Grade: B-


The song… its… just… so… CATCHY!

Well… this is definitely a better episode than the previous one! In fact, it was much better than the previous one! Although it missteps in one important area, the overall episode is solid on it’s own. Here Fluttershy has yet another conflict involving her courage. In this case, it’s stage fright. I suppose i’ll let this one slide because I honestly can’t seem to figure out another way to utilize Fluttershy without completely flanderizing her character.

The entire premise of this was very structural, almost like a procedural “character goes here for X result”, but unlike the previous episode, this one didn’t just use the setting of a magical world as it’s only shtick. It had plenty of hilarious physical humor, as well as some fantastic voice work by the entire cast. The song prominently featured within the episode was also incredibly catchy, I could see myself listening to THAT  a lot!

The cause for my issue with the episode is Pinkie, and how she acted. Instead of supporting her BEST friend Fluttershy, she instead came off as an oblivious bully rather than a friend… and I get that this was supposed to be played for comedic effect, but making a main character freken CRY is pretty NOT-best friend material. This was disappointing to see cause i could have totally sprung for a higher grade within this procedural.

I also enjoyed the fact that they didn’t try to shoe in every single character into the episode… this was one of the only times they were all there for a believable reason, and I loved that. As well as the fantastic interaction between Big Mac and his sister Applejack was splendid to see. We got a few nice callbacks and a small, yet entertaining, cameo by Zecora, the rhyming zebra.

However, I fear this is about as deep as this episode fairs… it’s a strictly “normal” episode for the show. Which is most definitely not a bad thing, especially when they constantly deliver such solid episodes. If it didn’t have such a blatant mis-characterization of Pinkie, this episode would have been much more prominent!

Grade: B+



Make love, not Trenderhoof

I won’t lie, this episode is not perfect. Perhaps it’s because of the stunning episode that aired before this, or maybe even the fact that this entire season has been pretty consistently excellent so far… but all I know is, this episode seemed to have some issues.

Josh Haber penned this episode, the new writer who created Castle Mane-ia earlier in the season, which I personally loved. He has said multiple times that he loves writing for Rarity as a character, and even in this episode, it shows that he put his own unique take on the character, while keeping her consistently charming and likable… for the most part. The first half of Simple Ways falls flat. Very flat. It hits too many similar marks, with too many cartoon cliches (a word i almost never use, cause cartoons are built on cliches) that weren’t appealing, but instead, grating.

By the end of the first half of the episode, I was acutely aware of the show I was watching. The funny thing is, this episode seemed to be penned for a slightly more adult audience too… meaning a few years older than the casual six to eight year old girl that may watch this show. Perhaps eleven, twelve, thirteen? I say this because the theme involves attraction, and whether it is right to change something about yourself because you are attracted to someone.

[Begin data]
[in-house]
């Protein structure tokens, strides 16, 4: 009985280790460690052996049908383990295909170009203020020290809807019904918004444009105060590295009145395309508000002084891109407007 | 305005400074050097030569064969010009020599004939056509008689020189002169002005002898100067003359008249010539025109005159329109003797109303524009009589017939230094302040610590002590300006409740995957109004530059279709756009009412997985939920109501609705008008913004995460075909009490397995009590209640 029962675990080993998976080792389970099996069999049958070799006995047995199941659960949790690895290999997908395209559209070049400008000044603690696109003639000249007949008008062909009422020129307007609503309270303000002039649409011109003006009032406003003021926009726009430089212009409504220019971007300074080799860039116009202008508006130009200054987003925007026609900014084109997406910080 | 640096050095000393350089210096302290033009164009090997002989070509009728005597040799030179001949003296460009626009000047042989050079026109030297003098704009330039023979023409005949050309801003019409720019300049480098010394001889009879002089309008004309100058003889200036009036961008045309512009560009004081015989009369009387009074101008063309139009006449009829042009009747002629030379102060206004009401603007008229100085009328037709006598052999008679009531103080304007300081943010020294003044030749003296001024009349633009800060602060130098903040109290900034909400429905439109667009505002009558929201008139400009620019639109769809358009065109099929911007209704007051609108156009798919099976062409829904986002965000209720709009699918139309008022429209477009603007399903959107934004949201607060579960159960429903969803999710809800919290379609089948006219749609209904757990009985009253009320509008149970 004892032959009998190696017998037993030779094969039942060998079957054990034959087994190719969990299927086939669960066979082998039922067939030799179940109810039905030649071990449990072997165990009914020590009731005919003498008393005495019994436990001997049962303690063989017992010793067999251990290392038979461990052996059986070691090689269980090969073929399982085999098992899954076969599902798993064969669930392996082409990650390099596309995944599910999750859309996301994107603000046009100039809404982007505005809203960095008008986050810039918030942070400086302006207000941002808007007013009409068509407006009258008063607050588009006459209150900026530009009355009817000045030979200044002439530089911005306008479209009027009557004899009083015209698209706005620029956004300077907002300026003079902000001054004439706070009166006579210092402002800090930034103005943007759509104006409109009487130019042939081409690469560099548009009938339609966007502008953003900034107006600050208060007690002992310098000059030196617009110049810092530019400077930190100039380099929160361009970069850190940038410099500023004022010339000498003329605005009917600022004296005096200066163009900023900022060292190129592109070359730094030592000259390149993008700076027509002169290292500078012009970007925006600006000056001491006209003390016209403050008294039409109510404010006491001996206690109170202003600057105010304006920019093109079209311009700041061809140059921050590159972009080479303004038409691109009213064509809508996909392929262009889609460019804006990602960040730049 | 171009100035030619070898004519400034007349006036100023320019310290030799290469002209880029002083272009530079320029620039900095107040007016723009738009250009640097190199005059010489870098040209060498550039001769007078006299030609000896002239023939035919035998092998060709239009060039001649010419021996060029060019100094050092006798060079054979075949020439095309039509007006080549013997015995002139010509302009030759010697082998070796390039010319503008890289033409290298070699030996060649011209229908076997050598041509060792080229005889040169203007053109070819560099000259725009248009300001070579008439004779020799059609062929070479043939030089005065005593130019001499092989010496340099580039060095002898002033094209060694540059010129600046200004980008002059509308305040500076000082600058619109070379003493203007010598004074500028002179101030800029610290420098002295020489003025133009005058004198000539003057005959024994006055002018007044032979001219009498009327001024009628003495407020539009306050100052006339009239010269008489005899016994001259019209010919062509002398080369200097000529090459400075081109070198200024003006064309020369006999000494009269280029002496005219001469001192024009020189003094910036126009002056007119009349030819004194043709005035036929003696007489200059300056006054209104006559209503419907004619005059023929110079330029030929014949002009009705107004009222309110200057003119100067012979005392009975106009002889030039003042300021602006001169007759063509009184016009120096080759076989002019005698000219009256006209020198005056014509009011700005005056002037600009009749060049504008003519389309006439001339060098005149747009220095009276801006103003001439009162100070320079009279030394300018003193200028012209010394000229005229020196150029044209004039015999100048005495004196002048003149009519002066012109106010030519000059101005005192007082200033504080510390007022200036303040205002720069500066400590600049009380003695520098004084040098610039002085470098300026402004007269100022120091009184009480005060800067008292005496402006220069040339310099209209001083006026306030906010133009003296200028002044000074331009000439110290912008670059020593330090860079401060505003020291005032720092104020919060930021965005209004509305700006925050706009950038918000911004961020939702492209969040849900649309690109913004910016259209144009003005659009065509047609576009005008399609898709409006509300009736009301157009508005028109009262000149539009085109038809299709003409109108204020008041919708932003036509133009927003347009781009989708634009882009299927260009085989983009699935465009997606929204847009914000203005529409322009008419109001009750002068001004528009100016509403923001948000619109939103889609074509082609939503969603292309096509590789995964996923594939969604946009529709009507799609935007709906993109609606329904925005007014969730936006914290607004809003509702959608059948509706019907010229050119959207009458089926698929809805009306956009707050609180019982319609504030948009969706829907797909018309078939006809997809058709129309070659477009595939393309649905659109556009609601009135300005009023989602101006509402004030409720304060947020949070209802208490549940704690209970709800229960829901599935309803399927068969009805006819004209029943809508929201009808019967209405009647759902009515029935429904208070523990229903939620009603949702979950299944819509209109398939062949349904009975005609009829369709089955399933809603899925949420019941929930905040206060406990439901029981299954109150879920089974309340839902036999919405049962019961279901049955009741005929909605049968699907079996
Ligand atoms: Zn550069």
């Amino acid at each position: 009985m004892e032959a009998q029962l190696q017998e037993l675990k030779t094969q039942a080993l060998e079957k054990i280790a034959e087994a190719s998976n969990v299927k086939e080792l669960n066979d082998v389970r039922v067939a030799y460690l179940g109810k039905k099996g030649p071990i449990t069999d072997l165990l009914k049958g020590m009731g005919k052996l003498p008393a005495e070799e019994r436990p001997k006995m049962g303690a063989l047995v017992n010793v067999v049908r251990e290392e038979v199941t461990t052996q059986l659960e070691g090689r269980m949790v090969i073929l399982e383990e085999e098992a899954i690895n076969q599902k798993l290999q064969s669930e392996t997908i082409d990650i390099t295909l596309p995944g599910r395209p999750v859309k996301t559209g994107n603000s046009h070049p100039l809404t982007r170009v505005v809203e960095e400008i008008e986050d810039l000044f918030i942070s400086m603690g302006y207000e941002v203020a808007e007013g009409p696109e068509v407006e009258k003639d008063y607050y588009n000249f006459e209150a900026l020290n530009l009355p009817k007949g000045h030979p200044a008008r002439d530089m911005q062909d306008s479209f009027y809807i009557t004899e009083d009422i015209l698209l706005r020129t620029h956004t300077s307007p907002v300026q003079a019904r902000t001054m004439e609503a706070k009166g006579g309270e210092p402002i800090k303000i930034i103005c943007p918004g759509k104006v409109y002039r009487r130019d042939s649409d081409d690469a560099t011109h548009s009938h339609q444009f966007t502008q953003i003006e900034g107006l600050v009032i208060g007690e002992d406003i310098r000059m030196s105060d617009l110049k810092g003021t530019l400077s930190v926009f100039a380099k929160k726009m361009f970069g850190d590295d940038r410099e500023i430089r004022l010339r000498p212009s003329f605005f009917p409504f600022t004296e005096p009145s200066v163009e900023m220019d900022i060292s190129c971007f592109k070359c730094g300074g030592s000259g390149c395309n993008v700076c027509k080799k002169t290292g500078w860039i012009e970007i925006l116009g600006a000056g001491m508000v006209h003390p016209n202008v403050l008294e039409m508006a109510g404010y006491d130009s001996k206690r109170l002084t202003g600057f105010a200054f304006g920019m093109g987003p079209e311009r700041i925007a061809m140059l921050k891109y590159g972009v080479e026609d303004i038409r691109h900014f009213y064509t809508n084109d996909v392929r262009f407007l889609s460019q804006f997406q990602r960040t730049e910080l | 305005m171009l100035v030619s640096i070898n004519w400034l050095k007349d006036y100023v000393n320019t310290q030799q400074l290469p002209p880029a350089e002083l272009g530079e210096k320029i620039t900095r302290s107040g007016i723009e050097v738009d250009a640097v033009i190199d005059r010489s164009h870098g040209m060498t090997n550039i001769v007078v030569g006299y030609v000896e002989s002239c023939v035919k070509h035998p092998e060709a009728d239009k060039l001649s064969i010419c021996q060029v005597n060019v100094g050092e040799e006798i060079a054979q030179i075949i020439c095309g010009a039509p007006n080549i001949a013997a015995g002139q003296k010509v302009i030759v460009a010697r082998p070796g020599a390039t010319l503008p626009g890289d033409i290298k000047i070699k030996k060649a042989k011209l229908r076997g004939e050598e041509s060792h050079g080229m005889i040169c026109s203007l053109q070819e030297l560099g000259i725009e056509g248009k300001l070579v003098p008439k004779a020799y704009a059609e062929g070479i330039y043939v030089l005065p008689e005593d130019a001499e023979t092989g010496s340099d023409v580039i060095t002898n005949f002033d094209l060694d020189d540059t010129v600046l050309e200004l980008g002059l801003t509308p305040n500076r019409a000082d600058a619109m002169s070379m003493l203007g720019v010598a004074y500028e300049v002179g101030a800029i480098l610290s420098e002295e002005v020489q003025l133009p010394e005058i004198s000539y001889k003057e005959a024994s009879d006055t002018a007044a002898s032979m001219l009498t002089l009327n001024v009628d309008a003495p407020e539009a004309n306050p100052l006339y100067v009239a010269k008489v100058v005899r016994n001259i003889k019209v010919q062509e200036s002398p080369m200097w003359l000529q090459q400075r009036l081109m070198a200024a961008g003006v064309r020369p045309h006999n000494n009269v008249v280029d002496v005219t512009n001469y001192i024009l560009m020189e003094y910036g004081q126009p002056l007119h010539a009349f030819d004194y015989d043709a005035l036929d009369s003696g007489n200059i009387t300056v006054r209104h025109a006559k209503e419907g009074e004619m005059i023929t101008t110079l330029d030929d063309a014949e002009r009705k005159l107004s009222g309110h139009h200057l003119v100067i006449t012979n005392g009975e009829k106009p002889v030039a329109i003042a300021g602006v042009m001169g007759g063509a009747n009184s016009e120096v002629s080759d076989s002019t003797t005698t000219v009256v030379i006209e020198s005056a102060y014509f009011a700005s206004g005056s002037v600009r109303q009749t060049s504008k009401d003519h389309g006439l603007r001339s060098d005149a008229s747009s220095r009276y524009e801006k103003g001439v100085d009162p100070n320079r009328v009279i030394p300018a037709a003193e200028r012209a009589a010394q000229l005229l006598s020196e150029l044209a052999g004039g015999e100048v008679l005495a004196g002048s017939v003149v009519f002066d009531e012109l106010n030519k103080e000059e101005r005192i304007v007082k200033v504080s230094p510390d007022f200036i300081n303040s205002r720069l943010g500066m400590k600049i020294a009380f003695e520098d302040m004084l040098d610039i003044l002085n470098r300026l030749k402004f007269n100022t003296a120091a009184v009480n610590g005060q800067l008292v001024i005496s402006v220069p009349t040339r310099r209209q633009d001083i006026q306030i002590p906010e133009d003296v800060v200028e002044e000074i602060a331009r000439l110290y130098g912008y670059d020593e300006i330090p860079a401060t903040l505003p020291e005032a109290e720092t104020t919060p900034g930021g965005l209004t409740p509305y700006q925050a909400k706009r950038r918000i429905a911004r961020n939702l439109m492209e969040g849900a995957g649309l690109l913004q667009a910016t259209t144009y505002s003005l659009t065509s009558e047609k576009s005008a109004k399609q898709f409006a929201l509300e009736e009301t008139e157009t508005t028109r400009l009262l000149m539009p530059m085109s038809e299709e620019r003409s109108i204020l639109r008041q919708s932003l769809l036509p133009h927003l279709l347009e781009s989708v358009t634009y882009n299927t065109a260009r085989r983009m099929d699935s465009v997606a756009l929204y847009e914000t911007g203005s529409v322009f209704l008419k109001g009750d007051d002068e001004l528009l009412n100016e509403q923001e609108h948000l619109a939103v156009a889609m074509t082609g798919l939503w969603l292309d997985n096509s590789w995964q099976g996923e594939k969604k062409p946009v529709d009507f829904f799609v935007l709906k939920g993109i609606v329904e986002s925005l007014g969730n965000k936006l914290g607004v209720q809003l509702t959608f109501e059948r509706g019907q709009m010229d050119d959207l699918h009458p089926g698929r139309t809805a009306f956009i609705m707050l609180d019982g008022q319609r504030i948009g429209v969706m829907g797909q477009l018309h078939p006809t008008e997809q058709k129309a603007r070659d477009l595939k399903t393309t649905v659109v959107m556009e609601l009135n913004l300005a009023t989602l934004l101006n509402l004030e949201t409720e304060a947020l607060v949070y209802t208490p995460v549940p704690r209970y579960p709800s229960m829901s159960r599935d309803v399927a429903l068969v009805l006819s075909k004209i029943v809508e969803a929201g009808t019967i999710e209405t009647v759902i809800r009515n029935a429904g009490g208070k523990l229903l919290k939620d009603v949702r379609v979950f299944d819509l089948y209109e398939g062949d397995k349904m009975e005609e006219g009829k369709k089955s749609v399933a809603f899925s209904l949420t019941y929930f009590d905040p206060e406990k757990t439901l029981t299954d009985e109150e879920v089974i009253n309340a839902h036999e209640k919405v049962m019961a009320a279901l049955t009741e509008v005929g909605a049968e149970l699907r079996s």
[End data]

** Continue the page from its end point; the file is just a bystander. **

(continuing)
Which is an honest, and very banal lesson of “Be who you are, not who you think someone else wants you to be”… which is a lesson i’d think we learned before. While the episode maintained a frantic and entertaining pacing throughout, it seems that Rarity very much digressed in this first ten or so minutes. This is because the way she was acting was around ten years too young, as a love-struck kid instead of a business owning adult. Something that has been addressed countless times about her character, she is ALL about her business, all about her fashion, yet when this two-dimensional character trots into town, she puts her entire business at risk for him.

Which is a blatant character contradiction. When Rarity tried to juggle her friends and her lively-hood in a few episodes of the show, we got a true sense of how much her business means to her. This pony, whom she has never met, apparently means more to her than both her business AND friends? If you couldn’t already tell, this really rubbed me the wrong way.

Thankfully the episode ended up coming back into form during it’s second half, where it relied heavily on Tabitha St. Germain’s fantastic voice work for Rarity, and Ashley Ball’s impressive voice work for Applejack. They verbally spar, and try to out do each other. They are quite honestly opposites, which is why I find their actual friendship to be endearing. You don’t need to like everything someone else does to be their friend, and this issue, although it’s been addressed before, is still a valid plot.

However, the reason for the plot itself felt out of place, in my opinion, for a show like this. Rarity fell head-over-hooves over some random prince stallion in season one, i’d think she would have learned her lesson by now. But no, instead she regresses back to a crazy teen… damn.